PARIS, June 23 (Reuters) – More than 20 countries and regional organisations have backed proposals for a levy on shipping industry emissions ahead of an International Maritime Organisation meeting next month, the French presidency said at the end of a Paris summit.

Shipping, which emits 2.9% of total greenhouse gases, has largely escaped taxation because the high seas are not in the jurisdiction of any one government.

If the IMO, the United Nations body which regulates shipping, taxed carbon emissions, it would encourage shippers to go green faster. The body could then channel the money raised, perhaps $100 billion a year, to poorer countries to help them cope with climate change.

A chair’s summary of discussions at the Summit on a New Global Financing Pact, said 23 countries and regional organisations had committed to adopt an ambitious revised IMO GHG (greenhouse emissions gas) strategy at its committee meeting between July 3-7 July 2023.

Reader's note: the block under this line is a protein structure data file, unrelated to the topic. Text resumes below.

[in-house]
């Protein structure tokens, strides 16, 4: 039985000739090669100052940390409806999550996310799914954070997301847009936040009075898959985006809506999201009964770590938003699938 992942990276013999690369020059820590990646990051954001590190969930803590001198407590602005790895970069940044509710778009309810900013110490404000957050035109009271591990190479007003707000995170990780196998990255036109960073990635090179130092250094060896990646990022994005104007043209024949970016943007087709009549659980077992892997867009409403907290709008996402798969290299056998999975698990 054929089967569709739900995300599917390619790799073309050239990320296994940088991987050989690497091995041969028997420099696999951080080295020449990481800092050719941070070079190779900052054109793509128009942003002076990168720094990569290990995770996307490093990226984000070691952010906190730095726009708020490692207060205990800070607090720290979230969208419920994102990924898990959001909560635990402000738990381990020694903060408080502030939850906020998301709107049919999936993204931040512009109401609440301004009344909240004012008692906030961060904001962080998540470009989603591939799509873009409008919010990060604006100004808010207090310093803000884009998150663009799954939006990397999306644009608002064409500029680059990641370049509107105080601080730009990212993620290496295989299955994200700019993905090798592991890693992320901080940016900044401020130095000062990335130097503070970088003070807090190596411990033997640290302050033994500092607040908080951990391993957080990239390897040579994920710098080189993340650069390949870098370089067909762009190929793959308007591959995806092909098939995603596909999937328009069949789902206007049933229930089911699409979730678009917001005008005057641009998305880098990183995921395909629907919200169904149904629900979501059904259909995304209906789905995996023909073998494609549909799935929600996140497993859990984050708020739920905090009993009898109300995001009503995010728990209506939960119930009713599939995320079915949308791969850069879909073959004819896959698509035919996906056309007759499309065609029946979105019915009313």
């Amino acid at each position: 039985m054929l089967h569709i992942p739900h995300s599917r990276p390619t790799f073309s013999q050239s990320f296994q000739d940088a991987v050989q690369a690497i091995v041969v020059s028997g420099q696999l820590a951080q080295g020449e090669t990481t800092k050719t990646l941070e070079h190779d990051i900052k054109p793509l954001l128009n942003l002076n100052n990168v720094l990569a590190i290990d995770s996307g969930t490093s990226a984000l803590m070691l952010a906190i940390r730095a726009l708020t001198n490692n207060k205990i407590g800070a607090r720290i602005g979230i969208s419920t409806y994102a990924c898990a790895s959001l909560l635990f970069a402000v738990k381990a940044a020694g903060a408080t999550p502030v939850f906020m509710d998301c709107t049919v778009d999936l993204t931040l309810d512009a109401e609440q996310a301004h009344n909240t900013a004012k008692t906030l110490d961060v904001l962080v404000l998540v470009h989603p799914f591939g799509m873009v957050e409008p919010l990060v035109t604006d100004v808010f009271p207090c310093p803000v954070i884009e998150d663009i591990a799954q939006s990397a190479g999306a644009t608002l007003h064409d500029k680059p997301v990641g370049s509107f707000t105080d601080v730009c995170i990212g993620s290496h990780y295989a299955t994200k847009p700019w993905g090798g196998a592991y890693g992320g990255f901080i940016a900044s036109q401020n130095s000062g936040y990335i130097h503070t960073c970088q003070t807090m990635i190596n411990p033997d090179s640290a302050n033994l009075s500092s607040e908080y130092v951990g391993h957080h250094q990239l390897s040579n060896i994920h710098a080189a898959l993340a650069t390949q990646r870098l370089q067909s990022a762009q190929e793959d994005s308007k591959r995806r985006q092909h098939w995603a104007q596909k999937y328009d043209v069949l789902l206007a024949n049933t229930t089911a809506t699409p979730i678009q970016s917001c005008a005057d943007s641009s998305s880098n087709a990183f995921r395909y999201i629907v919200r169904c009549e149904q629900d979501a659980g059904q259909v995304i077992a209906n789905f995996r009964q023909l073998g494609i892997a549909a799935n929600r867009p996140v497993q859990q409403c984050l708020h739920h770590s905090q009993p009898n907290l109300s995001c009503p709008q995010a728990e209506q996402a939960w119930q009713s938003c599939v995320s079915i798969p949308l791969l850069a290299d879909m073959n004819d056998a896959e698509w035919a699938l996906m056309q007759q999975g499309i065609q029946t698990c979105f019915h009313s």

“To place the international maritime transportation sector on a pathway consistent with the goal to limit global temperature rise to 1.5 degrees,” the summary said.

The countries supported the adoption of the principle of a levy on shipping’s greenhouse gas emissions, the summary said.

“Underlining that revenue from the levy should notably contribute to a ‘just and equitable transition’ of the shipping sector,” the summary said.

The presidency named Denmark, Norway, Cyprus, Spain, Slovenia, Monaco, Georgia, Vanuatu, South Korea, Greece, Vietnam, Lithuania, Barbados, Marshall Islands, Solomon Islands, Ireland, Mauritius, Kenya, Netherlands, Portugal, New Zealand and the European Commission.

A container ship arrives in a port in Singapore June 28, 2017. REUTERS/Darren Whiteside/File Photo